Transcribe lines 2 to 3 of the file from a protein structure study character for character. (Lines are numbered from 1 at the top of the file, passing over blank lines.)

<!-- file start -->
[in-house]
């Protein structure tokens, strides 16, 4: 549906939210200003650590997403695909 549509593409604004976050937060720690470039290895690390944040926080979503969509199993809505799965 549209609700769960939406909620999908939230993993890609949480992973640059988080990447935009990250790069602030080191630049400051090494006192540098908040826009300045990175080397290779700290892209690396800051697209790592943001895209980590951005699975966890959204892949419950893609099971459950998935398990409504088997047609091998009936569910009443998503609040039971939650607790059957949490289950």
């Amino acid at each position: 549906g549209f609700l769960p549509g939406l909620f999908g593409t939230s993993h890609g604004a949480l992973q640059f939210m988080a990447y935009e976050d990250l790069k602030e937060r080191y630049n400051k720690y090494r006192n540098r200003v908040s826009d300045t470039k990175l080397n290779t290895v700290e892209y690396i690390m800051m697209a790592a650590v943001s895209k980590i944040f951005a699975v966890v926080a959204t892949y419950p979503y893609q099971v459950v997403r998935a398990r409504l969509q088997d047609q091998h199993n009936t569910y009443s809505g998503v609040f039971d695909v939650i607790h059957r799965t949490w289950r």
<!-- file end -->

């Protein structure tokens, strides 16, 4: 549906939210200003650590997403695909 549509593409604004976050937060720690470039290895690390944040926080979503969509199993809505799965 549209609700769960939406909620999908939230993993890609949480992973640059988080990447935009990250790069602030080191630049400051090494006192540098908040826009300045990175080397290779700290892209690396800051697209790592943001895209980590951005699975966890959204892949419950893609099971459950998935398990409504088997047609091998009936569910009443998503609040039971939650607790059957949490289950």
């Amino acid at each position: 549906g549209f609700l769960p549509g939406l909620f999908g593409t939230s993993h890609g604004a949480l992973q640059f939210m988080a990447y935009e976050d990250l790069k602030e937060r080191y630049n400051k720690y090494r006192n540098r200003v908040s826009d300045t470039k990175l080397n290779t290895v700290e892209y690396i690390m800051m697209a790592a650590v943001s895209k980590i944040f951005a699975v966890v926080a959204t892949y419950p979503y893609q099971v459950v997403r998935a398990r409504l969509q088997d047609q091998h199993n009936t569910y009443s809505g998503v609040f039971d695909v939650i607790h059957r799965t949490w289950r």